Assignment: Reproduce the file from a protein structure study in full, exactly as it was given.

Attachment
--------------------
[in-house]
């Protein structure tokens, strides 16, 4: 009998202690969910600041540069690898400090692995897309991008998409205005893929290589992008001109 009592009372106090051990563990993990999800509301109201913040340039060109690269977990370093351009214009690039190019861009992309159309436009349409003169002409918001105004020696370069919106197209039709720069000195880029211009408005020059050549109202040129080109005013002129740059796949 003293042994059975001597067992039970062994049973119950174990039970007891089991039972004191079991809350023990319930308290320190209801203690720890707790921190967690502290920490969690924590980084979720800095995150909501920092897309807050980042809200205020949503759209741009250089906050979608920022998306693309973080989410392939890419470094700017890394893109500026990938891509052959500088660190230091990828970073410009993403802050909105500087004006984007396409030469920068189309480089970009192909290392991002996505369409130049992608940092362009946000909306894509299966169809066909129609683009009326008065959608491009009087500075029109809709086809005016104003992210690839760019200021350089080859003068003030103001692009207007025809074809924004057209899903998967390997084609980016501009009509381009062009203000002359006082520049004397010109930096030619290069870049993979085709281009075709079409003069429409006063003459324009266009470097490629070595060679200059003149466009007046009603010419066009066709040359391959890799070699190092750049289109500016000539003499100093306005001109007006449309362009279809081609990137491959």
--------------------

[in-house]
């Protein structure tokens, strides 16, 4: 009998202690969910600041540069690898400090692995897309991008998409205005893929290589992008001109 009592009372106090051990563990993990999800509301109201913040340039060109690269977990370093351009214009690039190019861009992309159309436009349409003169002409918001105004020696370069919106197209039709720069000195880029211009408005020059050549109202040129080109005013002129740059796949 003293042994059975001597067992039970062994049973119950174990039970007891089991039972004191079991809350023990319930308290320190209801203690720890707790921190967690502290920490969690924590980084979720800095995150909501920092897309807050980042809200205020949503759209741009250089906050979608920022998306693309973080989410392939890419470094700017890394893109500026990938891509052959500088660190230091990828970073410009993403802050909105500087004006984007396409030469920068189309480089970009192909290392991002996505369409130049992608940092362009946000909306894509299966169809066909129609683009009326008065959608491009009087500075029109809709086809005016104003992210690839760019200021350089080859003068003030103001692009207007025809074809924004057209899903998967390997084609980016501009009509381009062009203000002359006082520049004397010109930096030619290069870049993979085709281009075709079409003069429409006063003459324009266009470097490629070595060679200059003149466009007046009603010419066009066709040359391959890799070699190092750049289109500016000539003499100093306005001109007006449309362009279809081609990137491959």